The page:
Prosecutors say the charges relate to a scheme to gain insider information about a biotechnology company headquartered in Sydney, Australia, that has offices in Auckland, New Zealand. All three defendants were in federal custody Wednesday and were expected to make their initial court appearance in the afternoon.

Collins was a member of Innate's board of directors and held nearly 17 percent of the stock. When the drug trial's failure was announced, Innate's stock price plunged 92 percent.

But the New York lawmaker did not trade the millions of shares he owned before the drug trial's failure was made public, prosecutors noted, for two reasons. He was already under investigation by the House Ethics Committee, for one. But he also couldn't -- Collins' stock was held in the Australian stock exchange (ASX), and before the the drug trial's failure was announced, Innate asked the ASX to halt trading of the stock, which the ASX agreed to do, until June 27, 2017, after Innate's announcement that the drug trial had been a complete failure. This did not affect the U.S. over-the-counter market, however, where Collins' son's shares were held. Prosecutors allege that Collins passed along secrets to his son, Cameron Collins, in June 2017.

On June 22, 2017, Innate's CEO sent an email to the board of directors with the result of the trial. It was a "clinical failure" -- there were "no clinically meaningful or statistically significant differences in [outcomes]" between the drug and the placebo. "No doubt we will want to consider this extremely bad news," he concluded.

Collins, who was at the Congressional picnic at the White House when he received the mail, replied, "Wow. Makes no sense. How are these results even possible??" Within one minute of responding to the Innate CEO, Collins was calling his son repeatedly -- missing him six times before connecting with him on the seventh time -- to tell him, prosecutors say, that the drug had failed its trial, which was "material, nonpublic information...in breach of [Collins'] duties to Innate," the indictment reads.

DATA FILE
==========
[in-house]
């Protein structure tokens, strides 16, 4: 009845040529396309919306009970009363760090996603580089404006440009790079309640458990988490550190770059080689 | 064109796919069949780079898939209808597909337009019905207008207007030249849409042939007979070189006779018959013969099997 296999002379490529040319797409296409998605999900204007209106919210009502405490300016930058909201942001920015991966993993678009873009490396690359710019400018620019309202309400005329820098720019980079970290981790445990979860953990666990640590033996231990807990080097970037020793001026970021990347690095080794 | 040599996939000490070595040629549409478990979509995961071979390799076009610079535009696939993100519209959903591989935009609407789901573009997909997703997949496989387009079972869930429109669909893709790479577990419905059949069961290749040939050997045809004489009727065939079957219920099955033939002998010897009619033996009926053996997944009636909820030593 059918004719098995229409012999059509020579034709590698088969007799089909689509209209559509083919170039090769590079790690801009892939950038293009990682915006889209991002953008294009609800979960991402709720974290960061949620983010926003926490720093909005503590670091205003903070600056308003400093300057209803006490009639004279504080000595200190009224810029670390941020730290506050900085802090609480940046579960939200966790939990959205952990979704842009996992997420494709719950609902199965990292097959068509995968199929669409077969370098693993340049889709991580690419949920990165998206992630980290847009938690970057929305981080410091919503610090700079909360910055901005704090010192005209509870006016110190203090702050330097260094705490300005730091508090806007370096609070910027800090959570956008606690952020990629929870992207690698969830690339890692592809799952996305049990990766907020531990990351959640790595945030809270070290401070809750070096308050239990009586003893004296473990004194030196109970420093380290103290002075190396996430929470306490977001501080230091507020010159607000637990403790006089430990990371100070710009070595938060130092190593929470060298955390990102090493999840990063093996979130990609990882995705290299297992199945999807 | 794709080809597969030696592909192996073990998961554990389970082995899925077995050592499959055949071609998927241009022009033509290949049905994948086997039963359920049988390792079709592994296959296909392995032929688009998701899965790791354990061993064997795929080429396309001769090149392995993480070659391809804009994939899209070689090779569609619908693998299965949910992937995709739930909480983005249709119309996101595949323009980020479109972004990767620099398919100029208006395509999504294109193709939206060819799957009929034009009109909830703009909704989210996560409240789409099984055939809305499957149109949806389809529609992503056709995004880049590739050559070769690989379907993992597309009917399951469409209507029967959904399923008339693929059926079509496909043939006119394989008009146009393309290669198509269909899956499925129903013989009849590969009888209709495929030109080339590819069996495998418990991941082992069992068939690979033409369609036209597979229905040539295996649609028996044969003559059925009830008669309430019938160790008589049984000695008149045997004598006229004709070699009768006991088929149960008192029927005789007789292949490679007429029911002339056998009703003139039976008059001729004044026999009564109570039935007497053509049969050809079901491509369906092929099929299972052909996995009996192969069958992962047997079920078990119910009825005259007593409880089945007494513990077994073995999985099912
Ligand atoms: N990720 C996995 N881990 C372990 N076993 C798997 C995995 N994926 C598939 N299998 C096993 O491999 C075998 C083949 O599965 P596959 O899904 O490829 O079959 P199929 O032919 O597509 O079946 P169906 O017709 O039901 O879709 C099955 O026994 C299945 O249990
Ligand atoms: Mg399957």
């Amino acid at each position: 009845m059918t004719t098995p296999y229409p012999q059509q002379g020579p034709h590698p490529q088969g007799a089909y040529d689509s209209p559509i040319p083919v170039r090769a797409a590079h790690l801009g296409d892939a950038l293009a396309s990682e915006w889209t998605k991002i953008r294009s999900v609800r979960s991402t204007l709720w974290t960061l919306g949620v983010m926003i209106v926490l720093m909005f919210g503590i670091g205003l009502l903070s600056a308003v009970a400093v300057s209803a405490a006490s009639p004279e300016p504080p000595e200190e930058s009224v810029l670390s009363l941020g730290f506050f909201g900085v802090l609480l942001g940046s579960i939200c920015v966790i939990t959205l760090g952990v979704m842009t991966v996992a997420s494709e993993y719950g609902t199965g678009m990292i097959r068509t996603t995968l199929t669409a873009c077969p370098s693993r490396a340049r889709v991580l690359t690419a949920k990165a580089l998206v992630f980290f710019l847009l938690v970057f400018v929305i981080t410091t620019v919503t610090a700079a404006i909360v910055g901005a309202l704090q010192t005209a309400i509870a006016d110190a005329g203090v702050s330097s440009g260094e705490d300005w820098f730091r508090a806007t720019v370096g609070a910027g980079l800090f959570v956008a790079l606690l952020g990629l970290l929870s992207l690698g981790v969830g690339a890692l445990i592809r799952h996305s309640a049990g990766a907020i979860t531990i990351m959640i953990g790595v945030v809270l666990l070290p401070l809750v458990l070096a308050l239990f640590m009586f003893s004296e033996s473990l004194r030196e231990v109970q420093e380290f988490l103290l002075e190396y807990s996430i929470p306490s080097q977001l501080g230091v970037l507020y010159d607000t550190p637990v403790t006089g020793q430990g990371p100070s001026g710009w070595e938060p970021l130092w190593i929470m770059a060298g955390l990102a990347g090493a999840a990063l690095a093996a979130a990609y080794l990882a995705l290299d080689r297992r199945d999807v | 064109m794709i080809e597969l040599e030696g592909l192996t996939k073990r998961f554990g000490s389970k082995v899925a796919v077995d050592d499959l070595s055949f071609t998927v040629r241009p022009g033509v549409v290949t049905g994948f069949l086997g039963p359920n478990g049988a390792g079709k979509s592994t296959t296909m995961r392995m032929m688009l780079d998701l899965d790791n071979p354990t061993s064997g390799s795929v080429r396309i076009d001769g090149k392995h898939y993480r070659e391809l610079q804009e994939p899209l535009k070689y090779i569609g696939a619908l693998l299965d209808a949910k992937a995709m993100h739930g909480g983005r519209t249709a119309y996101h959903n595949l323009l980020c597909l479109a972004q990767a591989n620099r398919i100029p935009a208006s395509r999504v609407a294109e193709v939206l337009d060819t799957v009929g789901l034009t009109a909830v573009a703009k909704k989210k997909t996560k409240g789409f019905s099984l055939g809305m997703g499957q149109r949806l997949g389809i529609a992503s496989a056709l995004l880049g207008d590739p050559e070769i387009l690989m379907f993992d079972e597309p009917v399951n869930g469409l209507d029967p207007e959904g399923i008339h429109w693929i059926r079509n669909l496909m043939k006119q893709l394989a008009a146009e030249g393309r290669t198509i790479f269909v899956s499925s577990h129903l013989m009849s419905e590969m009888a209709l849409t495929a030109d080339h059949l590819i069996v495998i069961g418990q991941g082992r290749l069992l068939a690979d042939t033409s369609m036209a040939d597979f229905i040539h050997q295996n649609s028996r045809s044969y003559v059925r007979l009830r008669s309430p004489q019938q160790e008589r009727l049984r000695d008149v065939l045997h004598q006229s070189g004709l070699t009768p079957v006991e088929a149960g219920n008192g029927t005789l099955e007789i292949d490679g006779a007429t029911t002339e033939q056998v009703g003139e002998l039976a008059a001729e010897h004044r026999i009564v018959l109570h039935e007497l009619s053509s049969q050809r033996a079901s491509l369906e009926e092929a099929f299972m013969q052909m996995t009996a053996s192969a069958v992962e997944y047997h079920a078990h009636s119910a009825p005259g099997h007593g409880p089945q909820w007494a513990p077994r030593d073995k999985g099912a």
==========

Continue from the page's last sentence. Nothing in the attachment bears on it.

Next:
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Rep. Chris Collins on phone at Congressional picnic at White House, June 2017 screen grab / Sara Cook

Prosecutors say the son then traded on the insider information and passed it to a third defendant, Stephen Zarsky. They say Zarsky traded on it and tipped off at least three others.

Soon after the results of the drug trial were announced and the stock had crashed, prosecutors note that Collins' staff made a misleading statement about Cameron Collins' stock sales. "Cameron Collins has liquidated all his shares after the stock halt was lifted, suffering a substantial financial loss," the statement said. According to the indictment, Cameron Collins sold 1,391,500 shares of Innate between June 23, 2017 and June 26, 2017, when Innate publicly released the drug trial results. 

Prosecutors say the the defendants avoided over $768,000 in losses by trading ahead of the public announcement of the failed drug trials.

The advocacy group Public Citizen filed a request for an investigation of Collins' stock dealings with the Office of Congressional Ethics and the Securities and Exchange Commission in January of 2017.

Collins was one of President Trump's earliest congressional supporters, becoming the first member of the House to endorse Mr. Trump for president during the 2016 campaign. 

Cameron Collins' fiancee, Lauren Zarsky, and her mother, Dorothy Zarsky, settled charges. Lauren, an accountant, has also agreed to be suspended from appearing before the SEC as an accountant.

CBS News' Sara Cook and Arden Farhi contributed to this story.